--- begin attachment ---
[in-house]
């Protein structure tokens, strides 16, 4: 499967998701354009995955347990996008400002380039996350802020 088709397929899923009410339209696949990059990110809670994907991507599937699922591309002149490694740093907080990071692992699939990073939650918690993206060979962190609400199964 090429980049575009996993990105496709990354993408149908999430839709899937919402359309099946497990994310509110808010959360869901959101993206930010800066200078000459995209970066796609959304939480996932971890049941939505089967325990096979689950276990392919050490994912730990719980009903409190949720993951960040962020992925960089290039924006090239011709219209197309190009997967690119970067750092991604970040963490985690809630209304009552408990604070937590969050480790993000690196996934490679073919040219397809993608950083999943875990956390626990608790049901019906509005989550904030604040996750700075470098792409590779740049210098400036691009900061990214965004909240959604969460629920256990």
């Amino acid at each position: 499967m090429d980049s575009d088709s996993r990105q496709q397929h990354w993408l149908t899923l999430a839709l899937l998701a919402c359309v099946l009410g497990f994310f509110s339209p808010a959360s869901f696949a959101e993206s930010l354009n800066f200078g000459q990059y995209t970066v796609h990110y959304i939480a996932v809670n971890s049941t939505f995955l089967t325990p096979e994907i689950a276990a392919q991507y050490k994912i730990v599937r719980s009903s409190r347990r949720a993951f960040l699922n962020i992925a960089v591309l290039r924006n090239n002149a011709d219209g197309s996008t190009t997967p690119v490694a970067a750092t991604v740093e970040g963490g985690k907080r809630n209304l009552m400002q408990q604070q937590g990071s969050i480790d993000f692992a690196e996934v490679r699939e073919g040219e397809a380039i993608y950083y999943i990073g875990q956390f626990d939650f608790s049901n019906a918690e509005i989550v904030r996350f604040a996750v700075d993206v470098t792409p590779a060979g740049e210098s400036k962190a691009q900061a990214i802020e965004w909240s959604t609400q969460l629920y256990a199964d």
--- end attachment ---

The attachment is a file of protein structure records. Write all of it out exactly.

[in-house]
């Protein structure tokens, strides 16, 4: 499967998701354009995955347990996008400002380039996350802020 088709397929899923009410339209696949990059990110809670994907991507599937699922591309002149490694740093907080990071692992699939990073939650918690993206060979962190609400199964 090429980049575009996993990105496709990354993408149908999430839709899937919402359309099946497990994310509110808010959360869901959101993206930010800066200078000459995209970066796609959304939480996932971890049941939505089967325990096979689950276990392919050490994912730990719980009903409190949720993951960040962020992925960089290039924006090239011709219209197309190009997967690119970067750092991604970040963490985690809630209304009552408990604070937590969050480790993000690196996934490679073919040219397809993608950083999943875990956390626990608790049901019906509005989550904030604040996750700075470098792409590779740049210098400036691009900061990214965004909240959604969460629920256990």
């Amino acid at each position: 499967m090429d980049s575009d088709s996993r990105q496709q397929h990354w993408l149908t899923l999430a839709l899937l998701a919402c359309v099946l009410g497990f994310f509110s339209p808010a959360s869901f696949a959101e993206s930010l354009n800066f200078g000459q990059y995209t970066v796609h990110y959304i939480a996932v809670n971890s049941t939505f995955l089967t325990p096979e994907i689950a276990a392919q991507y050490k994912i730990v599937r719980s009903s409190r347990r949720a993951f960040l699922n962020i992925a960089v591309l290039r924006n090239n002149a011709d219209g197309s996008t190009t997967p690119v490694a970067a750092t991604v740093e970040g963490g985690k907080r809630n209304l009552m400002q408990q604070q937590g990071s969050i480790d993000f692992a690196e996934v490679r699939e073919g040219e397809a380039i993608y950083y999943i990073g875990q956390f626990d939650f608790s049901n019906a918690e509005i989550v904030r996350f604040a996750v700075d993206v470098t792409p590779a060979g740049e210098s400036k962190a691009q900061a990214i802020e965004w909240s959604t609400q969460l629920y256990a199964d």